Written August 2011
We started Wolves Weekly in the first month of our sophomore year. Terri came up with the idea over the summer. Together with several other friends, the idea was conceived. Wolves Weekly would be a school newspaper entirely independent from the rag the school put out. It would have information and articles that students actually cared about.
An interview with Johnny Diaz about why he disappeared for a month last year. An honest editorial page putting value on what we learn in the halls versus what we learn in the class. Briefs on new couples accompanied real reactions. Briefs on breaks ups, the truth about what happened, and how to avoid it in your relationship.
But the heart of the Wolves Weekly would come from the interviews. High school is a place where people come without knowing who they truly are. We do stupid and thrilling things just to prove to ourselves that we are alive. Through those experiences, we start to understand who we are. Those were the stories we would tell. We would vindicate the world our classmates only traveled to in their memories.
Terri knew our greatest obstacle with the students would be gaining the trust needed to do interviews. She also knew that the greatest threat was the school administration. That was a given. We spent weeks creating an in-depth business plan and presented it to her father. In order for Wolves Weekly to be taken seriously, it needed to be two things: professional looking and free. Terri’s father owned an independent printing press. He was our only hope.
Although he was afraid of what the school administration would do, he was too impressed to turn us away. We spent the rest our summer gathering the necessary journalists. Many signed on immediately. Others waited until after the first issue came out. We were fine with that. It took us a month to put out the first issue. That was expected. It was harder to get honest interviews when no one understood what we were doing.
The first issue of Wolves Weekly was something to be proud of. We presented relevant news to the students of Creston High without talking down to them. With our first issue behind us, there were few people who wouldn’t jump at the opportunity to be interviewed. We were succeeding. More importantly, we were doing good. We brought a sense of community to the school that could not be broken by any outside power.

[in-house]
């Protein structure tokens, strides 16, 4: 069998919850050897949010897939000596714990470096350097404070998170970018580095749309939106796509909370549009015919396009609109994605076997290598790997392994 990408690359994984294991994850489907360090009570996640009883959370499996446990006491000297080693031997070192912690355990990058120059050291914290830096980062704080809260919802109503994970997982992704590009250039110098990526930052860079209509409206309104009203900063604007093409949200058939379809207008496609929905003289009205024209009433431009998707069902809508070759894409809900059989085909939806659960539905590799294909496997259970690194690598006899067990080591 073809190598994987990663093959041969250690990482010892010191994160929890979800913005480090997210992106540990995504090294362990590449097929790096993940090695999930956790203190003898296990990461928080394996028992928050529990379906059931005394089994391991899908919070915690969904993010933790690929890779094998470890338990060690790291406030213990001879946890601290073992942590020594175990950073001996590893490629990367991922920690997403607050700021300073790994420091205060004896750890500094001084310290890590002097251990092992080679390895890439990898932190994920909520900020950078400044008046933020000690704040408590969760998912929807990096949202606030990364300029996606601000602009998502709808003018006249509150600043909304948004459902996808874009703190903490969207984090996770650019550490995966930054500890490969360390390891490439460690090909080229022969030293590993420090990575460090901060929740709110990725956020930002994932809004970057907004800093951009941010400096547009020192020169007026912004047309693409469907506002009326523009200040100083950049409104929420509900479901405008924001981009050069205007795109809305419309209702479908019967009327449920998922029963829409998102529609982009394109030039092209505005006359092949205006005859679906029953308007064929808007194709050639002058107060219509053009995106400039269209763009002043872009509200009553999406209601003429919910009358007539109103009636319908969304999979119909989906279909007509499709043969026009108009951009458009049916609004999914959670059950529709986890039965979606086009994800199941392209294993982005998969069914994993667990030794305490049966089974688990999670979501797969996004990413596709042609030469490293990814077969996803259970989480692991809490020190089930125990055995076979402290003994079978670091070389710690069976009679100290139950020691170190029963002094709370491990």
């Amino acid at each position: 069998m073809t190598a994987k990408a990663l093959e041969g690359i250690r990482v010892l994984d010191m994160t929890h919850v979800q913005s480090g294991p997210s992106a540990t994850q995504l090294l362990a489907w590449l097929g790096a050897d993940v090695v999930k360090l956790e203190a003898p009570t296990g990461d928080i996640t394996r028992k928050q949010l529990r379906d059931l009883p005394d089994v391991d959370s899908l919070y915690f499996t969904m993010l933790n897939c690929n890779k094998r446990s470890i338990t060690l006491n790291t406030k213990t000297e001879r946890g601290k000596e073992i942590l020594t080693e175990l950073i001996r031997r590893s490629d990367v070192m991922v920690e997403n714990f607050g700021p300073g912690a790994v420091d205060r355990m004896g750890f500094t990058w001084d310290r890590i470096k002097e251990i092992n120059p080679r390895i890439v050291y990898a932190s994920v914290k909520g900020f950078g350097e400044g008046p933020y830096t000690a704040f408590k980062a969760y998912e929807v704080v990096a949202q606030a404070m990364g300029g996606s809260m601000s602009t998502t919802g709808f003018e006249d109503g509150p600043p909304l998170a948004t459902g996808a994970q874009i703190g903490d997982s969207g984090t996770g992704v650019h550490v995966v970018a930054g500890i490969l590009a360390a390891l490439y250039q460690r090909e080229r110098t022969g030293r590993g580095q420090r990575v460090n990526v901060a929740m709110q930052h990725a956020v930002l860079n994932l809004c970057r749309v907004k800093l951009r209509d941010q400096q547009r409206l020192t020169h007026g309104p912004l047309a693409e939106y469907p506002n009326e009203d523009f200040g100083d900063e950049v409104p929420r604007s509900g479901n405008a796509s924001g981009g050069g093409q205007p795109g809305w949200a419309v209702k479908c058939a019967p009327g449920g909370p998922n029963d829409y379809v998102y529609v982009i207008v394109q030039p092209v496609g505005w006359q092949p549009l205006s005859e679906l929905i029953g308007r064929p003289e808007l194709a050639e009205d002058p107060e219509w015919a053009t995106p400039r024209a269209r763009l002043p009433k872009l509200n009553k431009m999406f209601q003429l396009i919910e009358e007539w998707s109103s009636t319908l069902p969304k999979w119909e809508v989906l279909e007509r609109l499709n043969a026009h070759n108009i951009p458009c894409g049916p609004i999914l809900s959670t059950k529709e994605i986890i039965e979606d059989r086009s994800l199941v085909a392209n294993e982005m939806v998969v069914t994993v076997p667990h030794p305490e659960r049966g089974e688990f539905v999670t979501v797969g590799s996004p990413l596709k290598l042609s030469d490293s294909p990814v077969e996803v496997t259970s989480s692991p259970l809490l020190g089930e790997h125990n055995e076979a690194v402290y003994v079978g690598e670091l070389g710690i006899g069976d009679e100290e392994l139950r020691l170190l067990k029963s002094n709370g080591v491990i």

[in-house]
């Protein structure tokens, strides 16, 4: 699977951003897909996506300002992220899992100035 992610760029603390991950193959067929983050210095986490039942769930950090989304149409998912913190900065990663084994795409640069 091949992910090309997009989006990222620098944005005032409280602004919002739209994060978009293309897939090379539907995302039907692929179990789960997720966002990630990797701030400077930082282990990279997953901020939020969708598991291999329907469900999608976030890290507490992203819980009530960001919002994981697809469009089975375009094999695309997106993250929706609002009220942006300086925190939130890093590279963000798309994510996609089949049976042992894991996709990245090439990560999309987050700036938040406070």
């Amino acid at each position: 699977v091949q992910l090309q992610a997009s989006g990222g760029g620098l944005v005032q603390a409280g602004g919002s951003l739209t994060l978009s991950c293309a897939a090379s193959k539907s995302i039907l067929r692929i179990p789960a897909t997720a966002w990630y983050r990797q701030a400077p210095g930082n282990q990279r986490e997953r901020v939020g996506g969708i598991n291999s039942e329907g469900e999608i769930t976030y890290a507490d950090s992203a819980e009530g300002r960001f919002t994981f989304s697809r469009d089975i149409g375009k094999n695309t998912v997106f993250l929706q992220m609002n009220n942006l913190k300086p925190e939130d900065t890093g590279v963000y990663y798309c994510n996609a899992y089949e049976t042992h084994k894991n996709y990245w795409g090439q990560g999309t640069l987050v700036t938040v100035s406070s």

After the third issue published, we were on autopilot. The paper looked good. New ideas for articles were discussed openly and brought to a vote. The journalists were doing better at bringing their stories to life. Putting the paper in order for the printer became second nature. I spent most my evenings in Terri’s basement—which had become the central office of Wolves Weekly.
Terri held me back one night after the others had left. I assumed we were going to talk about the direction Wolves Weekly needed to take next. That was what we normally did when it was just the two of us. That wasn’t the case. She told me that the process was starting. Ms. Walhalla, the teacher in charge of the school’s newspaper, had met with the principal that afternoon. We did our best to go over the game plan we had devised alongside our business plan. We were ready for this before the school year even started. We knew what we wanted and we knew how to fight for it.
Terri got called into the front office the next day. Her father was waiting for her. I cut English just so that I could wait for her. The meeting lasted only ten minutes. The result was nothing we didn’t expect. They acknowledged that they had no authority to shut us down. They did, however, make it clear that we were no longer allowed to distribute Wolves Weekly on school property. We expected this. We also knew that it was a death sentence if we abided by it.
The fourth issue of Wolves Weekly was printed that night (with a new front page story). The next day, Terri distributed the paper during lunch hour. Alone. The other journalists and I watched. We usually helped her distribute the paper. But we couldn’t all get suspended. Terri was taken to the principal’s office.
The moment we got word that she was suspended, we returned to the lunchroom. It was packed—as always when a new Wolves Weekly arrived. I stood up on one of the tables. The whole place went quiet. Respect. That was something I never would have received before Wolves Weekly brought us together. We had created something remarkable. Something we could not lose. I told them this. I told them that so long as we stood as one, they could not destroy what we had created. They understood. I was talking about a community, not a newspaper.
I led them out to the front lawn. We spent the rest of the school day discussing everyday problems. We talked about things that we discussed in every issue of Wolves Weekly. They were completely engaged. It was the learning experience we all strived for but school failed to present to us. With the final bell, I told them to meet back at the front lawn the next morning. We would continue until they undid Terri’s suspension and allowed us to distribute Wolves Weekly on school property.
As everybody left, I was escorted to the principal’s office. My parents were waiting. They weren’t upset. They were worried. Principal Walden explained that he could not have another walkout. He threatened to expel me. I gave him our terms. He contemplated his response far longer than I expected. I didn’t know what his answer would be. After what I had experienced on the front lawn, however, I didn’t care. We had already won. His only choice was whether or not he wanted to be a part of it.